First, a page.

Watch the Sex Pistols' Most Notorious Interview (Reenacted By the Amish)

Comic Kevin Eldon's remake offers 100 percent more beard

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Chris Martins WRITTEN BY
Chris Martins

On December 1, 1976, one television host's career was ruined just as a band's was being launched. When Queen were suddenly unavailable to visit London's Today show with Bill Grundy, the Sex Pistols were subbed in. But as band guru Malcolm McLaren later explained, "We all gathered in the green room and drank ourselves stupid [before the appearance]." Seconds into the live, unedited broadcast, Steve Jones dropped the f-bomb. Then Johnny Rotten said "shit." Grundy wasn't impressed, so he began to antagonize the band, and at one point hit on Siouxsie Sioux, who was there as a member of their entourage. The host never recovered from the backlash, and the Pistols became a household name — the anti-heroes of the new punk movement.

But they weren't much for suspenders, beards and wide-brim hats. Confusing as it might be, the clip above is not actually the original footage. Okay, that's pretty obvious, but English comedian Kevin Eldon and his crew have done such an incredible job recreating the scene that one almost forgets they're decked out head-to-toe in Amish duds. They nailed the set, the dialog, the quality of the video and the sound — even the movements of the band and their friends. The sketch aired as part of Eldon's new show, It's Kevin, which just launched on BBC Two. As an actor, he's best known for appearing in just about every important British TV comedy series of his day. At 53, he's finally got his own show. Read the Guardian's interview for more.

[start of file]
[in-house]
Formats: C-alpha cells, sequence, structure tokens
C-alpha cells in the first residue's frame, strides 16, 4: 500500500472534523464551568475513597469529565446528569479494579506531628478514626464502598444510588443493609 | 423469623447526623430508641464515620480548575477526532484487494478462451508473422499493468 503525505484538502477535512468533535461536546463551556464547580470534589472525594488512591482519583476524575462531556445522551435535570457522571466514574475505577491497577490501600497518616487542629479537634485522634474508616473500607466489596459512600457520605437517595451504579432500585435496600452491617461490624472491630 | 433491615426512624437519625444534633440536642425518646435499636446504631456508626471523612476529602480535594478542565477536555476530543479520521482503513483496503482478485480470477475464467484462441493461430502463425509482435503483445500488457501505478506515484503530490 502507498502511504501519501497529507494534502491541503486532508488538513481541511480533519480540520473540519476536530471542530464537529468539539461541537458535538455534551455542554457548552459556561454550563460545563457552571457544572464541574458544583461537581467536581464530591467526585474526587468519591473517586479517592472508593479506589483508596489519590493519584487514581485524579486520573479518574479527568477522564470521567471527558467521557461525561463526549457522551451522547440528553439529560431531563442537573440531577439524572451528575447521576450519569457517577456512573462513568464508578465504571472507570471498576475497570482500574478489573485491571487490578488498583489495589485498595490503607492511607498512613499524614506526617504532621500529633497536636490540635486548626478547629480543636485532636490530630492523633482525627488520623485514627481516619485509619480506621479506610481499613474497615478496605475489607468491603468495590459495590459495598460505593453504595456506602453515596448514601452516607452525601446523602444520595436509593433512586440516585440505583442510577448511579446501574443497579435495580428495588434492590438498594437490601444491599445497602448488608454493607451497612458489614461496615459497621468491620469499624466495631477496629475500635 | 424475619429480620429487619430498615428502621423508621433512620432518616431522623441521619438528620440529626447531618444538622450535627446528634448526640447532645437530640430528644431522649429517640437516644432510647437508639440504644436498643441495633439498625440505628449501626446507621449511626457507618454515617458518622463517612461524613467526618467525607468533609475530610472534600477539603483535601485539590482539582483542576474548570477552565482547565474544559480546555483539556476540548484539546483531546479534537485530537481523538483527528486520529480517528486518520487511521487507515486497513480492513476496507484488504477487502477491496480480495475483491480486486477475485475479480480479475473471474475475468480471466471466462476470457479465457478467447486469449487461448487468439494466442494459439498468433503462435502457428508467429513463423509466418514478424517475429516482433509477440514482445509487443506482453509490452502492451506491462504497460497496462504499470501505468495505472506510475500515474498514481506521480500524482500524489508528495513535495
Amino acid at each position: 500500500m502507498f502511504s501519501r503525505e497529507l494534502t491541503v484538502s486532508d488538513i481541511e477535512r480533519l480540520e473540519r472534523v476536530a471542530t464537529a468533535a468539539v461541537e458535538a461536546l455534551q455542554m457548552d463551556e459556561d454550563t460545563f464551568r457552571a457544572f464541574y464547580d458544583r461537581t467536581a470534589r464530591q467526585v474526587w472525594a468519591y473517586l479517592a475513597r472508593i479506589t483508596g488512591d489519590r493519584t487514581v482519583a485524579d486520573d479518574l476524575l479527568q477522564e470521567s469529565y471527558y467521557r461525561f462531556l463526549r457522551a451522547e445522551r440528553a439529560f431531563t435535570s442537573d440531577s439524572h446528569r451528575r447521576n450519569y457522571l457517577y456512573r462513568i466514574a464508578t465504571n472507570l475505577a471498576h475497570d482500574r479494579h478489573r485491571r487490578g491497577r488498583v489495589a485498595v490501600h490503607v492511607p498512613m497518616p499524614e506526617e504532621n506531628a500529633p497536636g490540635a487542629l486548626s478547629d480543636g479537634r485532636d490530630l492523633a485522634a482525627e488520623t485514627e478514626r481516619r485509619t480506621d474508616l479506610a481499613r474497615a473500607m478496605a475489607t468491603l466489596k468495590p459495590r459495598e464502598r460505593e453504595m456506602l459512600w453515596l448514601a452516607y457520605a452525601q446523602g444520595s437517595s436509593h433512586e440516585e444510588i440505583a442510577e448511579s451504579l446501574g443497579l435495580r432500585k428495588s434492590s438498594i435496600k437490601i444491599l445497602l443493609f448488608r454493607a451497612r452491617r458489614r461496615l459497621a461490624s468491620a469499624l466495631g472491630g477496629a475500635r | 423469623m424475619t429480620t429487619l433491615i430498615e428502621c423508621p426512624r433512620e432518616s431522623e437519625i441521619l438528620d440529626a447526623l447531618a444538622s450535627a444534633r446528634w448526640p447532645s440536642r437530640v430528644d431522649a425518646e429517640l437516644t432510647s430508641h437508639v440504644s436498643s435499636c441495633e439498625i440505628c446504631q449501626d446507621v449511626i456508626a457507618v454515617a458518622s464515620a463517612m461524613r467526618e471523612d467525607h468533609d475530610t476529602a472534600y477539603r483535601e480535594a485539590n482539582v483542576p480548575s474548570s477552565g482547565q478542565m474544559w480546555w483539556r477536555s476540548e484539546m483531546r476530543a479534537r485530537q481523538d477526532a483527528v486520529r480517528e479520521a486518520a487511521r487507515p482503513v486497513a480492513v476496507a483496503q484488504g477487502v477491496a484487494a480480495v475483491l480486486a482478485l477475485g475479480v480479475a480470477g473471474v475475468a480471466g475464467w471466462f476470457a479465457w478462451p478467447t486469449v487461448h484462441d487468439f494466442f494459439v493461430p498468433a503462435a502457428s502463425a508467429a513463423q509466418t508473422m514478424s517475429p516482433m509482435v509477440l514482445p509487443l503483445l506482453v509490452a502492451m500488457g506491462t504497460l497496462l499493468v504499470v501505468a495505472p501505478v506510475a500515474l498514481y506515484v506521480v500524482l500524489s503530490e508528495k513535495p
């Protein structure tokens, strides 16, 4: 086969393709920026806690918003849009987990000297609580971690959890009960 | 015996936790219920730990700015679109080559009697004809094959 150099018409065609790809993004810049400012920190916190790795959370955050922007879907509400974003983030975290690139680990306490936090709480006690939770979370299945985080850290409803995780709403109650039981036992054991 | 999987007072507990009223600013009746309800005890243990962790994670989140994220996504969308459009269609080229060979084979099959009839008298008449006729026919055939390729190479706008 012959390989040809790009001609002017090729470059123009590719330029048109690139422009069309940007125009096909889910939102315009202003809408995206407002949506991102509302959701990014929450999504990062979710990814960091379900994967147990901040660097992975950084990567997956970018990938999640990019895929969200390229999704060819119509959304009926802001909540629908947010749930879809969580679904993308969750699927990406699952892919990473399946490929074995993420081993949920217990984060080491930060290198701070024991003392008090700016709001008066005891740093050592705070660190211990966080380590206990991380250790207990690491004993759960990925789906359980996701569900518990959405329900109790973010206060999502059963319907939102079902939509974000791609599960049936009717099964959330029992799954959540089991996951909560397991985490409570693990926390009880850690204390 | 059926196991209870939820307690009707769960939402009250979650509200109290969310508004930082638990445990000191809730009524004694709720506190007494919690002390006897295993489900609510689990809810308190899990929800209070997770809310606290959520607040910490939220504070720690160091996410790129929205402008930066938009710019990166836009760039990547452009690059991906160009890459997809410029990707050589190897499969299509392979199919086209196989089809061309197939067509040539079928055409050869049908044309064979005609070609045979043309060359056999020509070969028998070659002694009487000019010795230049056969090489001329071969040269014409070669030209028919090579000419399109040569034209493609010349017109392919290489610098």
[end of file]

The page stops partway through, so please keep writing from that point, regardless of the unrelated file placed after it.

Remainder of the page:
Below you'll find the source material for Eldon's short, and a word from McLaren, printed in the Guardian in 2007 three years before his death: "As simple and harmless as it seems today, that interview was a pivotal moment that changed everything. Punk became the most important cultural phenomenon of the late 20th century. Its authenticity stands out against the karaoke ersatz culture of today, where everything and everyone is for sale. Punk's influence on music, movies, art, design and fashion is no longer in doubt. It is used as the measurement for what is cool. And we all know you cannot sell anything today if it is not cool. The only problem is that punk is not, and never was, for sale."

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